|ZFIN ID: ZDB-PUB-190322-11|
Larval but not adult xanthophore pigmentation in zebrafish requires GTP cyclohydrolase 2 (gch2) function
|Source:||Pigment cell & melanoma research 32(5): 724-727 (Journal)|
|Registered Authors:||Lister, James A.|
|Keywords:||GCH1, neural crest, pteridine, tetrahydrobiopterin|
|PubMed:||30896066 Full text @ Pigment Cell Melanoma Res.|
Lister, J.A. (2019) Larval but not adult xanthophore pigmentation in zebrafish requires GTP cyclohydrolase 2 (gch2) function. Pigment cell & melanoma research. 32(5):724-727.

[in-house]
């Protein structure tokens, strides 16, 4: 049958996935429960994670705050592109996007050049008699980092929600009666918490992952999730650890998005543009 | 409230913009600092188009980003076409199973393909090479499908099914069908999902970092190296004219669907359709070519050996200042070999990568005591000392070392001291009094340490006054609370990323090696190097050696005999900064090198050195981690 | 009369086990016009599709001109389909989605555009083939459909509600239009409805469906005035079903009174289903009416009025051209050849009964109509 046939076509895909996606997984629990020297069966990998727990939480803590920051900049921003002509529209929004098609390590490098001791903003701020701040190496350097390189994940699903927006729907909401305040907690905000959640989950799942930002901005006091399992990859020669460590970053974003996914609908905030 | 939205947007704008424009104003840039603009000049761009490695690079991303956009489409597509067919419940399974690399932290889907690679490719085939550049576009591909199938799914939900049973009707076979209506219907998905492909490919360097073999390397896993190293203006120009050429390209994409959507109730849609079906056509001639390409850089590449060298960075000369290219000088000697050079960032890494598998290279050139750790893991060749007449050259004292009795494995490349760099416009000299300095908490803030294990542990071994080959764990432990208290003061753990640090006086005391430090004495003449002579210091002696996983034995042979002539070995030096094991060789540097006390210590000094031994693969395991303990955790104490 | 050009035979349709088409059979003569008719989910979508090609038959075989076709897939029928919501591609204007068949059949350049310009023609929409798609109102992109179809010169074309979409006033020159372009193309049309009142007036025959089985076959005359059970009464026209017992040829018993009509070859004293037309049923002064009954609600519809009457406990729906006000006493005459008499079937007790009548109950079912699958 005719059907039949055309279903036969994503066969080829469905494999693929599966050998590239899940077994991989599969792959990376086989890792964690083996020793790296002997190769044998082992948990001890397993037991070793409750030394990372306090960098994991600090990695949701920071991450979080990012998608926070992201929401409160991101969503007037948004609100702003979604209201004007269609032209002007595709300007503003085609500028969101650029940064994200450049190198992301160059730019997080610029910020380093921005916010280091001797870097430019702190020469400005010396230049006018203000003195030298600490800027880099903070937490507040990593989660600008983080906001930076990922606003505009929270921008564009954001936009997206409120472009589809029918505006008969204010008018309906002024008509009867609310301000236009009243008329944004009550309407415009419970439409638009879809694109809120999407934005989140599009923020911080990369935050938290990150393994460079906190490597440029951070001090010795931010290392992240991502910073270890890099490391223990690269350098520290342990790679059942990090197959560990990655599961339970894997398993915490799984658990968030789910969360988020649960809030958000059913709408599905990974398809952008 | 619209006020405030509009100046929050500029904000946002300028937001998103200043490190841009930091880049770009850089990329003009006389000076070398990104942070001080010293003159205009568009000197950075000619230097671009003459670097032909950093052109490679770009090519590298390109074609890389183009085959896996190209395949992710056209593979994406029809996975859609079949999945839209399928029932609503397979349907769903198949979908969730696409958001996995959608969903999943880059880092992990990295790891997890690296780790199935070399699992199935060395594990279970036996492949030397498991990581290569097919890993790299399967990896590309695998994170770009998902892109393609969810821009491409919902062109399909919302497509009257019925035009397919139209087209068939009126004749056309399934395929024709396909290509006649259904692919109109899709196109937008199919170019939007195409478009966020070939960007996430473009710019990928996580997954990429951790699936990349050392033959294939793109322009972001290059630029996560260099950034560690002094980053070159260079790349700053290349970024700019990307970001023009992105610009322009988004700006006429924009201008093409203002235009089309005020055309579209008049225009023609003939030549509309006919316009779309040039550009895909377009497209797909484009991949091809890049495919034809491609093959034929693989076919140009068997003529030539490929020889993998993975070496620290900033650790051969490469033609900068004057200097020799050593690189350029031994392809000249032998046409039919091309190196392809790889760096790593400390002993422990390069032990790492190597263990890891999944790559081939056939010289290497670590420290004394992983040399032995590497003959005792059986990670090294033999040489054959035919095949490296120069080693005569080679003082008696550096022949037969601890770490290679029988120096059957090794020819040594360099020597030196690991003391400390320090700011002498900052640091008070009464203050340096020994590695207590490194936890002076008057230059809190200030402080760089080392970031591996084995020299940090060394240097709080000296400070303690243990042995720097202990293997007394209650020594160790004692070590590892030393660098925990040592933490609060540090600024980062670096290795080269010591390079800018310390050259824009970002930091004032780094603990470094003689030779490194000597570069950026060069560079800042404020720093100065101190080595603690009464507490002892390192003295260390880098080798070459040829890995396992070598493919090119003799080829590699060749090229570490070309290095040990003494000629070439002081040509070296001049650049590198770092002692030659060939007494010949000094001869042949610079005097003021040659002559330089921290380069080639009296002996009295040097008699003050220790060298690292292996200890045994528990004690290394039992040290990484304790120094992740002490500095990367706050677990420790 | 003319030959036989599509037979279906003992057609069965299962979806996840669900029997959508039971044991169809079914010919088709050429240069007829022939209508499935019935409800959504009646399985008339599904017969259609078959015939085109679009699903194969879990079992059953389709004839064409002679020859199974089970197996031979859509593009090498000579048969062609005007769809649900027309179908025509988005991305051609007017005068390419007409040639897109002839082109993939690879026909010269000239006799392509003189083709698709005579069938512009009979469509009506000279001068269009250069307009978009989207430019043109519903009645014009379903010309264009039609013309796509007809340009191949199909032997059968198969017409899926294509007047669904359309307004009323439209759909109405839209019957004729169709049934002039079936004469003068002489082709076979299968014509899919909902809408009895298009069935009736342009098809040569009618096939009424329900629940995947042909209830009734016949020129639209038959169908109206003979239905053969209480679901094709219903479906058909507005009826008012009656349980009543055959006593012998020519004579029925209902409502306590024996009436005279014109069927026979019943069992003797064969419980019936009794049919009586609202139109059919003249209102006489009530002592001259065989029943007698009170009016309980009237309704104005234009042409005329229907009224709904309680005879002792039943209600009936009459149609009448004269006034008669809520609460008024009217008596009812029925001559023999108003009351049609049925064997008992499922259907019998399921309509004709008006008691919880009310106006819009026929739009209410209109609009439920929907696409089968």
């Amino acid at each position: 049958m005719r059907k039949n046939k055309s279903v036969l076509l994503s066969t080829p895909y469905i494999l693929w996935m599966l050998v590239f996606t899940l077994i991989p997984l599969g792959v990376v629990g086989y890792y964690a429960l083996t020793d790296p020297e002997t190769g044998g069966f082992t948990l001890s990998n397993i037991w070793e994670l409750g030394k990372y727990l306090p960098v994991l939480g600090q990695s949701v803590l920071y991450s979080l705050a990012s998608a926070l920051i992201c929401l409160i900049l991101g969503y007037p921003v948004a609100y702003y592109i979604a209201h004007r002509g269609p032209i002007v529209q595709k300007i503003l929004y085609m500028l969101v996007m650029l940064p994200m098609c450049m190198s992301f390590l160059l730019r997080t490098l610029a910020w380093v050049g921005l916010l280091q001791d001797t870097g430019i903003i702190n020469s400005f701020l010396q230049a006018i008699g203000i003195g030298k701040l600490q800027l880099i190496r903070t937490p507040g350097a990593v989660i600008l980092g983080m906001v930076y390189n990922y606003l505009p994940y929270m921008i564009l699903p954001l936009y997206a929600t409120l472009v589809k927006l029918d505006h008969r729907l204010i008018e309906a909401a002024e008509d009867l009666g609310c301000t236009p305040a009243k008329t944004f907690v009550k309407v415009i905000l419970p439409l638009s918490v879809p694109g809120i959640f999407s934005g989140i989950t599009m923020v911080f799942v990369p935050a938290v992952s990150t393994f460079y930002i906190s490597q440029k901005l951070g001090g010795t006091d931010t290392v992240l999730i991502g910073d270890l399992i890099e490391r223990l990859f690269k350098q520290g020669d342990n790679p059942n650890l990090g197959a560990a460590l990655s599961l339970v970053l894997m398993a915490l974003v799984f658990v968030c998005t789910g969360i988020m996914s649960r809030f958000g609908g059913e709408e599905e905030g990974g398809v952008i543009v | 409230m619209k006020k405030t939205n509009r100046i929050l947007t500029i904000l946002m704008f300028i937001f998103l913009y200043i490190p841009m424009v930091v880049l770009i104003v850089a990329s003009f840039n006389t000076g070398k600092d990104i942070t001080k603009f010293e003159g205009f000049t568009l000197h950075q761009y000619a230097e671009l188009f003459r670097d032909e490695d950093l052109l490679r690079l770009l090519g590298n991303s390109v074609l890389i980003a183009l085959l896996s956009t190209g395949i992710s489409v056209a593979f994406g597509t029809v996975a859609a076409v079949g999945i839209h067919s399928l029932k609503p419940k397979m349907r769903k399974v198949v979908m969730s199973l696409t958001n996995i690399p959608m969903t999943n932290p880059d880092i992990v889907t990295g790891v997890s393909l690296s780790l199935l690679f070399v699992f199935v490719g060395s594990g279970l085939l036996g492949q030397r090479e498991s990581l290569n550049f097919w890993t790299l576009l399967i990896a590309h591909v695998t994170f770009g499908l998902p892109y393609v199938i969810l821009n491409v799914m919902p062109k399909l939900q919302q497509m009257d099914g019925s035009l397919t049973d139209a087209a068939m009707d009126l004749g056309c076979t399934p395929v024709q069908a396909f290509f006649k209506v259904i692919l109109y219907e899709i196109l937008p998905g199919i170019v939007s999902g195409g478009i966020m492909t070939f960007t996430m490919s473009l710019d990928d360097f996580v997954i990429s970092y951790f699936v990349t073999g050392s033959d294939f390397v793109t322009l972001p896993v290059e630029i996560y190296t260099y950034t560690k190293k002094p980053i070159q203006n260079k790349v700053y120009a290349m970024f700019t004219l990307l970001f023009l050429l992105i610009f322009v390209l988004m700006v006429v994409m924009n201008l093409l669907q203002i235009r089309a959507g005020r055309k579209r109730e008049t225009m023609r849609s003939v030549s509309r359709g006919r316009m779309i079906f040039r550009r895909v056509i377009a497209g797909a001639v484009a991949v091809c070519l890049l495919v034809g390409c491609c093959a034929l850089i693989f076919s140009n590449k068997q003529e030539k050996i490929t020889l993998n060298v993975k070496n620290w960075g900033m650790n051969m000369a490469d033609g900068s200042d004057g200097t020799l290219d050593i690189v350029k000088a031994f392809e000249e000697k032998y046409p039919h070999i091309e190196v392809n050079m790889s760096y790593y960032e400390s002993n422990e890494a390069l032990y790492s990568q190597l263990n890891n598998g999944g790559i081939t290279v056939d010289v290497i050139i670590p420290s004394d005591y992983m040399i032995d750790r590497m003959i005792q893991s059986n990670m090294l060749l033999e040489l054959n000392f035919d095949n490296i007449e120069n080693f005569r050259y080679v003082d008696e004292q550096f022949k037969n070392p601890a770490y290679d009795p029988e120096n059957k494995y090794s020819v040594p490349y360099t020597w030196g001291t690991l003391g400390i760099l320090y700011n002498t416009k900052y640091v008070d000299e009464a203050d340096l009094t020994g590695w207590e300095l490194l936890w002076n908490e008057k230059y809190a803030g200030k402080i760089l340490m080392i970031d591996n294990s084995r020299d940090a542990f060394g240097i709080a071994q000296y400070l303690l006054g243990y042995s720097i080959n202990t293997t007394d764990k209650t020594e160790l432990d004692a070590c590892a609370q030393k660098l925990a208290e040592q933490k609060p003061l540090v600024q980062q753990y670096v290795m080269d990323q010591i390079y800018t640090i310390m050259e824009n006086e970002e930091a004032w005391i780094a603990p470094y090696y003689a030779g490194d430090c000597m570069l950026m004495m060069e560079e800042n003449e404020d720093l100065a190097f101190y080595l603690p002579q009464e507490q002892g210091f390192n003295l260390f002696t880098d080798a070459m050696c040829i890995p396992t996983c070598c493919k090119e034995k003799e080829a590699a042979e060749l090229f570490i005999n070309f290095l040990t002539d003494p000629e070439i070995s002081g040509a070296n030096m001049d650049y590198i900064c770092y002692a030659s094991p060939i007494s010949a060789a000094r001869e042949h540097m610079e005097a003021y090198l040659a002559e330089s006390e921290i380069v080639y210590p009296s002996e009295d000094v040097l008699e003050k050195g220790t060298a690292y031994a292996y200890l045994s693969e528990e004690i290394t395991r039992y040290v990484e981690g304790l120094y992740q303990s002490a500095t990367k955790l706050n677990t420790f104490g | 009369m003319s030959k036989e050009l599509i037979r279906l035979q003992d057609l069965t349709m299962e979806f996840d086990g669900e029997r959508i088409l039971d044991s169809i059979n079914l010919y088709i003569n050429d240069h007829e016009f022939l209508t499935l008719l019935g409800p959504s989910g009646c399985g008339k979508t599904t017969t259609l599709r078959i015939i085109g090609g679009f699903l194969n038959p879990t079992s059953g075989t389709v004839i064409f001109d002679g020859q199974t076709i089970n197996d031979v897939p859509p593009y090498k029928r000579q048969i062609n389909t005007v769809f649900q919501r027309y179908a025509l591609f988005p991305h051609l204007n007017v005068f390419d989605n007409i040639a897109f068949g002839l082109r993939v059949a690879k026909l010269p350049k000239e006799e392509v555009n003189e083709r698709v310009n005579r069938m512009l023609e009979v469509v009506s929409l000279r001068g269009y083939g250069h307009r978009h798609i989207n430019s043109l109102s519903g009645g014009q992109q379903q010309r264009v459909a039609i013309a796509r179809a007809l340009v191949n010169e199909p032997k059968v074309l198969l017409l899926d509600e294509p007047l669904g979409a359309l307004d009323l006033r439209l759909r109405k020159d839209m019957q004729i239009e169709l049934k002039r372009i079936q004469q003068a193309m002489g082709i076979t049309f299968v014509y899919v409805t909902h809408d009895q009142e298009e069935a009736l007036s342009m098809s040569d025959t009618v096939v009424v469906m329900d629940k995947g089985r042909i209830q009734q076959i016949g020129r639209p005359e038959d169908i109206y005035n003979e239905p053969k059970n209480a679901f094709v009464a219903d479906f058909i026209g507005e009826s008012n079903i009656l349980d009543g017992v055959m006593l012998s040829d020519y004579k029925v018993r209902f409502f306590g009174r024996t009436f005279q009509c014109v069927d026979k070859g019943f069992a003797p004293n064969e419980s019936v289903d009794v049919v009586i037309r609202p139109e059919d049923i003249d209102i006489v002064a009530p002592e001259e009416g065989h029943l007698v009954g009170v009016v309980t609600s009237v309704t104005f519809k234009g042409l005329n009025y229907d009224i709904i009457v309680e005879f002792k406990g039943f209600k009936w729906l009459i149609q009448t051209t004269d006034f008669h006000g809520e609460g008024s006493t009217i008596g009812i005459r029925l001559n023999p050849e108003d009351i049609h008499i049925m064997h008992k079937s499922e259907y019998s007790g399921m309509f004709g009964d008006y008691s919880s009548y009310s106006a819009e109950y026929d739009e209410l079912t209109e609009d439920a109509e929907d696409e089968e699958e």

ABSTRACTAlthough xanthophores are found widely among poikilothermic species, the developmental and biochemical pathways underlying differentiation of these pteridine- and carotenoid-containing cells remain murky. I have identified a recessive zebrafish mutant, camembert (cmm), which displays defective xanthophore pigmentation during embryonic and larval stages with cells appearing greyish rather than yellow, but as an adult appears to have normally pigmented xanthophores and wild-type stripe pattern. Examination of molecular markers reveals that xanthophores are present in typical numbers and position in cmm embryos; however, the localization of transcripts for the gene GTP cyclohydrolase 2 (gch2), encoding a critical protein in the pteridine biosynthetic pathway, is strikingly altered. RT-PCR analysis indicates that gch2 transcripts in mutant embryos skip an exon or retain the intron upstream, and that no correctly spliced mRNA is made. Sequencing of genomic DNA reveals that the skipped exon is intact, but the retained intron contains a deletion of approximately 180 basepairs, just upstream of the splice acceptor. Microinjection of a gch2 BAC clone rescues yellow pigmentation in camembert larvae, confirming that the pigmentation defect is due to mutation of gch2. This article is protected by copyright. All rights reserved.